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diabetes FAQ: treatment (part 3 of 5)
Section - Injectors: Jets

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Top Document: diabetes FAQ: treatment (part 3 of 5)
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See reader questions & answers on this topic! - Help others by sharing your knowledge
A jet injector uses no needles, but instead squirts the substance being
injected through a narrow orifice under high pressure, producing a fine
stream which penetrates the skin as easily as a needle. Jets are popular
with anyone who is simply scared of needles, for any reason. The jet
disperses the insulin more than a needle does, which probably results in
faster absorption. This can be an advantage or a disadvantage, and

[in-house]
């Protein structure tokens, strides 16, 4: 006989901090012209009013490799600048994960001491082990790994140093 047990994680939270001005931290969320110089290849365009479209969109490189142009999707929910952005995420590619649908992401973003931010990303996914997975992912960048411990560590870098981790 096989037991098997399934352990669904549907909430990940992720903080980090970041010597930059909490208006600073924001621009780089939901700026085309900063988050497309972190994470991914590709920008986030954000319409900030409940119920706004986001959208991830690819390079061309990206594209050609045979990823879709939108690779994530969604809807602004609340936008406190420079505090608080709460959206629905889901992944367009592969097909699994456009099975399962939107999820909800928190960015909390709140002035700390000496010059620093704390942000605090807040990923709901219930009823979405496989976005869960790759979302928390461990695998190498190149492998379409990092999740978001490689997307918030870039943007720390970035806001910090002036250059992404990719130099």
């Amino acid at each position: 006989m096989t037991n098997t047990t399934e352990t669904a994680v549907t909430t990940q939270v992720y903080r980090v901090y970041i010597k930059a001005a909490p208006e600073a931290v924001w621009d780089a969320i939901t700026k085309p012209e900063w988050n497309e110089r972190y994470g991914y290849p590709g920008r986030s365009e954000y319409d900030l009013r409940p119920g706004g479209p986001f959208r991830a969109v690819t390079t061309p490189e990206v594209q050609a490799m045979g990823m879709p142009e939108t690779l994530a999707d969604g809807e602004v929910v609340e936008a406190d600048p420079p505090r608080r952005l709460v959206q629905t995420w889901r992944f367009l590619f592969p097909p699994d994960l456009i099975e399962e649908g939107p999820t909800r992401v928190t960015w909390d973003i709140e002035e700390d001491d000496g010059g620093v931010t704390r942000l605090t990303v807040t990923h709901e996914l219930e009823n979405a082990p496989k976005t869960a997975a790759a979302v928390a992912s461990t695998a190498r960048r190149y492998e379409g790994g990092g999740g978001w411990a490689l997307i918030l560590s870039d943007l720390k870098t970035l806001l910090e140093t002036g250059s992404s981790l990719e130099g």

requires careful monitoring when first used. Technique is just as
important as with needles, so jets are no more appropriate than needles
for small children. If a jet is used to avoid needles, equipment failure
forcing a fallback to needles may be traumatic. High cost is a major
factor.

User Contributions:

Raqiba Shihab
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May 10, 2012 @ 2:14 pm
Many thanks. My husband has Type 2 diabetes and we were a bit concerned about his blood sugar/glucose levels because he was experiencing symptoms of hyperglyceamia. We used a glucometer which displays the reading mg/dl so in my need to know what the difference
between and mg/dl and mmol/l is, i came across your article and was so pleased to aquire a lot more info regarding blood glucose, how to read and convert it.
Bhavani
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Aug 11, 2012 @ 9:09 am
It was really informative and useful for people who don't know conversion. Thanks to you
Report this comment as inappropriate
Jul 27, 2014 @ 10:22 pm
Thank you so much this is very useful for every one . Thank you so much again.

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Top Document: diabetes FAQ: treatment (part 3 of 5)
Previous Document: Injectors: Pens
Next Document: Insulin pumps

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Last Update March 27 2014 @ 02:11 PM